After four weeks of the world’s fastest coronavirus vaccination program, the number of infections and deaths in Israel has not yet fallen.
However, studies from the country suggest the sting could slow the rate of infection by up to 50 percent and prevent infected recipients from becoming ill.
While Israel is the world leader in the vaccine race with more than one in five people receiving a starting dose, the infection rate is at its highest ever, with more than 8,000 positive tests per day, while a record of 1,102 patients is hospitalized.
About 17% of the country’s coronavirus hospital patients had received a dose of the Pfizer vaccine but not in time to receive full protection before they became infected.
However, Israel expects new hospitalizations to begin soon. Scientists say the vaccine will typically take two weeks to protect.
Israel started vaccinating on December 19 and had already dosed 800,000 people two weeks ago before the turn of the year, meaning a large portion of its 8.7 million population should now have a fairly high level of protection.
It has now given one dose of the vaccine to 1.9 million of its residents and the pace of new vaccinations will slow as it gives these people second doses rather than injecting more first doses like the UK.
Only 110,000 people in Israel have received the full two-dose course recommended by Pfizer, with the second dose only being given last weekend.
And with infection rates still sky high, one possibility is that the sting actually took hospital stays and deaths away from where they would have been without the vaccine drive.
Israel hopes the vaccination campaign will take effect from mid-February and hopes to vaccinate all of its adults by the end of March – when Prime Minister Benjamin Netanyahu runs against voters in an early election.
It could also be a few more weeks before cases and hospital stays decrease as the focus on second doses means additional people are protected from the virus.
Meanwhile, a senior Israeli Ministry of Health official gave the rest of the world a glimmer of hope by announcing initial findings that the vaccine could not only stop symptoms but also reduce the risk of transmission.
Studies with the Pfizer / BioNTech push showed it was 95 percent effective at preventing people with Covid-19 from getting sick when infected. However, the new data suggests that the vaccine might also prevent people from becoming infected in the first place.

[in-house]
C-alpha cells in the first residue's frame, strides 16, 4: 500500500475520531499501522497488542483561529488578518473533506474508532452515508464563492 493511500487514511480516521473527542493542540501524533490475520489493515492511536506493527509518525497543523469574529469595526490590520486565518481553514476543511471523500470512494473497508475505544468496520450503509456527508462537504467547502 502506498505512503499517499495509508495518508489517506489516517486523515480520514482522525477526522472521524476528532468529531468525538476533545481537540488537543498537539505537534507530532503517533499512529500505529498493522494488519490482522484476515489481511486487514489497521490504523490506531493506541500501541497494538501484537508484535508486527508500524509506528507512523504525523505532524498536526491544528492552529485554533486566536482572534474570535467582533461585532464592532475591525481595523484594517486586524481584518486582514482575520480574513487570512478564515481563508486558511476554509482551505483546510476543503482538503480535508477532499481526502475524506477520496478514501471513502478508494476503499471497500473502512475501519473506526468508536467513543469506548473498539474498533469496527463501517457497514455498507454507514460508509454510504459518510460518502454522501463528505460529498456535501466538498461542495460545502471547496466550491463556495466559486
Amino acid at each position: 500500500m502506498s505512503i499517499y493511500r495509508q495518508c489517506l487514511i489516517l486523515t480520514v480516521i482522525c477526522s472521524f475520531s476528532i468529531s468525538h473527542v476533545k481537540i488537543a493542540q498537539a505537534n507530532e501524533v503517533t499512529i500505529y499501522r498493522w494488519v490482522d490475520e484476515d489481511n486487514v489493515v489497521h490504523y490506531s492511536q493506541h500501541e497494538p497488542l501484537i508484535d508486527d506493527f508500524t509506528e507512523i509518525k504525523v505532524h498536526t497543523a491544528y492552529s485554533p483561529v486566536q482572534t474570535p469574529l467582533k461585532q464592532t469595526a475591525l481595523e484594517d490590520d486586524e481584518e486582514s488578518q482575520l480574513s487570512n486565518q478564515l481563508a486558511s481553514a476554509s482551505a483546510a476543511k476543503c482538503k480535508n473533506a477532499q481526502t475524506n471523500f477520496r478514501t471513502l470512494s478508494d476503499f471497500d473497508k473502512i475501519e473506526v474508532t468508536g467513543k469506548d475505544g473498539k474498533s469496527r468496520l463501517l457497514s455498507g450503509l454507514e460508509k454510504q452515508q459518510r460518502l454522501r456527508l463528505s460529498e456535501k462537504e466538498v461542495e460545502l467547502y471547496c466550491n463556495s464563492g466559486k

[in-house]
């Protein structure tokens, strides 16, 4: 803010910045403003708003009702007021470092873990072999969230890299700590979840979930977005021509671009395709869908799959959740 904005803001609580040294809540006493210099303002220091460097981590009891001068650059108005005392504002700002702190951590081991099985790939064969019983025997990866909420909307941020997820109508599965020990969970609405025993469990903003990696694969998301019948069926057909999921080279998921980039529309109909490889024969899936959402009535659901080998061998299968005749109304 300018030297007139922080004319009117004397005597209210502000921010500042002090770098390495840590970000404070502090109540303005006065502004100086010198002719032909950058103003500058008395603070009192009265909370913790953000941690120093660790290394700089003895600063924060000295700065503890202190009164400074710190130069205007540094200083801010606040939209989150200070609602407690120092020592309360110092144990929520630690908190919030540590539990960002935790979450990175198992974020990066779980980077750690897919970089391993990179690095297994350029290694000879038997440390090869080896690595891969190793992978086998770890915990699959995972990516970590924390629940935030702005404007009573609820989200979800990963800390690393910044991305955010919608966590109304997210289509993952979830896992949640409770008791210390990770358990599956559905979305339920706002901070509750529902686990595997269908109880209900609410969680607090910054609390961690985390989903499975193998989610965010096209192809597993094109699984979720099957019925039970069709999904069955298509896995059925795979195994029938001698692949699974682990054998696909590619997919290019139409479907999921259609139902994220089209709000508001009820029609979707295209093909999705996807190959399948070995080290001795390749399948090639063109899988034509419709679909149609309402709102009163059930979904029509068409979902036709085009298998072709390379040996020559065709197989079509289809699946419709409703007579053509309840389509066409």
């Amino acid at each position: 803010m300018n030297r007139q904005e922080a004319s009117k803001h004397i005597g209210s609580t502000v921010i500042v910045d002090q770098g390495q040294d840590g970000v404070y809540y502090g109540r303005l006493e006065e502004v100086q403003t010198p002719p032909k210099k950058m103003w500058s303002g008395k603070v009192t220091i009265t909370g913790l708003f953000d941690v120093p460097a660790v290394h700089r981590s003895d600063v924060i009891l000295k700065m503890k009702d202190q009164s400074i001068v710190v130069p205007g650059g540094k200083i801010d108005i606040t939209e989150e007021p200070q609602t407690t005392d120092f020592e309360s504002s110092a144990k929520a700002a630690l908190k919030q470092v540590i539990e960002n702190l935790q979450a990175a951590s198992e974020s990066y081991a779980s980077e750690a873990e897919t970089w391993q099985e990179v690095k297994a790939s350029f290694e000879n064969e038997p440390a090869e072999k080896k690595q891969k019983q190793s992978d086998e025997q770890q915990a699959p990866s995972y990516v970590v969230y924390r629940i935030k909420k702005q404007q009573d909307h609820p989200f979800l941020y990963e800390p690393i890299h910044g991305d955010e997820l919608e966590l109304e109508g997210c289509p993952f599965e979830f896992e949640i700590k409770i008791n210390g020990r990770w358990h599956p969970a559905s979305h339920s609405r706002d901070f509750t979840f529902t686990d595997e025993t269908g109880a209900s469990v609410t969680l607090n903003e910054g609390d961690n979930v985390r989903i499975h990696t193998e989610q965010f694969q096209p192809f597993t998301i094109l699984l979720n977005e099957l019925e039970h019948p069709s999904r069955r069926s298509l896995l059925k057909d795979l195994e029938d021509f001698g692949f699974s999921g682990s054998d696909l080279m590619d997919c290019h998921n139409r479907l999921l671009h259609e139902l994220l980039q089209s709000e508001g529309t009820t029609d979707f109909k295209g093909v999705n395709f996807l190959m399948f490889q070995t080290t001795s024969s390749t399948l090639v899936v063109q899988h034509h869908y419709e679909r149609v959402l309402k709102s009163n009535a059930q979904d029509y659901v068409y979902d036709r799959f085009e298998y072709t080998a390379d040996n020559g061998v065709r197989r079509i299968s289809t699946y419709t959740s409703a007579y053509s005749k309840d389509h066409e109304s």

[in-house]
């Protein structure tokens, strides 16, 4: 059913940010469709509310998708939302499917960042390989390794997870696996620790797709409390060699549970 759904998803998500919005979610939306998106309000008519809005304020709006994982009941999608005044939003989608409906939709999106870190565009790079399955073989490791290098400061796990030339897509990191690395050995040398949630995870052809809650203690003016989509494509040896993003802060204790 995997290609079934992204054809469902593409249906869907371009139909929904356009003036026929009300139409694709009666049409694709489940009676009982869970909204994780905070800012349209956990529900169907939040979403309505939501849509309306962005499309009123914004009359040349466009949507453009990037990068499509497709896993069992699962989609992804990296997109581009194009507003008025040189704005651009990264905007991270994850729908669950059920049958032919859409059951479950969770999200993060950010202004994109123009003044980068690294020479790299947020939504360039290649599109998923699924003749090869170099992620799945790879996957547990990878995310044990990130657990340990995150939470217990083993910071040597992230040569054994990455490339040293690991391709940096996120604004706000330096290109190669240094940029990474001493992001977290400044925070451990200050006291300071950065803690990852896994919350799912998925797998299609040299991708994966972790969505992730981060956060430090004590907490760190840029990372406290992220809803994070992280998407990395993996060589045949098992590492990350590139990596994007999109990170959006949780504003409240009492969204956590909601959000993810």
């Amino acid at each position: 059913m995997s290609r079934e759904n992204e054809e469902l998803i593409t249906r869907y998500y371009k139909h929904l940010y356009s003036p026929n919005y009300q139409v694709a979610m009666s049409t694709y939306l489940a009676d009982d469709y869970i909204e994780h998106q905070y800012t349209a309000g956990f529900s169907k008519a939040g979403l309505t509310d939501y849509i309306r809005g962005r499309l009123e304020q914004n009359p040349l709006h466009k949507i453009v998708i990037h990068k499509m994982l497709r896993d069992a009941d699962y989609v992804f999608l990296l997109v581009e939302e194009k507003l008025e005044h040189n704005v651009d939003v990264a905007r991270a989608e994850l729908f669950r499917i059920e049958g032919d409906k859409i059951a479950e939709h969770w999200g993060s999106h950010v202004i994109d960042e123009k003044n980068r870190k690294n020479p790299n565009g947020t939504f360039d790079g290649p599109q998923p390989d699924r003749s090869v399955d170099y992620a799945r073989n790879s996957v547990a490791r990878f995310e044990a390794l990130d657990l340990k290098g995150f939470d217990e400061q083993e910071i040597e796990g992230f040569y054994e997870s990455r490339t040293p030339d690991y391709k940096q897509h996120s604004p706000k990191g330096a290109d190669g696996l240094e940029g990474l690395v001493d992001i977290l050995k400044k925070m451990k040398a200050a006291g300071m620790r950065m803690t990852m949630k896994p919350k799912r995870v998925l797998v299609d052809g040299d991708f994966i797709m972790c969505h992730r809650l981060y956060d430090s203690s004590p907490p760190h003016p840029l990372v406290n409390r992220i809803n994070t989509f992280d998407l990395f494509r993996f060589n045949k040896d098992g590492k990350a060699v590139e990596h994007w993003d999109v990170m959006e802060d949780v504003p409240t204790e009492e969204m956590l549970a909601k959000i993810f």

Initial studies using data from Israel’s world-leading vaccine trial suggest that the first dose of the can curbs infections by up to 50 percent after 14 days – raising hopes that vaccination programs will have an even more dramatic impact.
There were daily Covid-19 infections in Israel on Tuesday, and active cases all hit time highs. On Tuesday, Israel reported 9,997 new cases – the highest in a 24-hour period – and 46 deaths, after a record 67 deaths on Monday
Israel is way ahead of other countries in vaccination, delivering 23.66 doses per 100 people as of Jan. 14. The second highest rate was achieved by the UAE at 14.1 per 100 people. By comparison, the UK gave 4.52 per 100 people
With Israel launching the world’s fastest vaccination program, distributing 1.9 million doses in less than four weeks, studies of hundreds of thousands of people may provide the most extensive real world data on the vaccine’s effectiveness.
Sharon Alroy Price, Director of Health for the Department of Health, announced the 50 percent figure for Channel 12’s news, but cautioned that the results are preliminary and must be treated with caution.
Separately, two studies by health care providers Maccabi and Calit showed that infections decreased by 60% and 33%, respectively, after an initial vaccine dose.
The preliminary studies, which examined hundreds of thousands of patients, were both published in Israeli media, although the data behind them were not made available to the public, meaning no explanation was given for the discrepancy in their numbers.
Health Minister Yuli Edelstein has warned Israelis to remain cautious even after an initial dose of the vaccine, fearing they might still catch the disease.
But Netanyahu has raised hopes that the pandemic will end if the Israelis vote on March 23.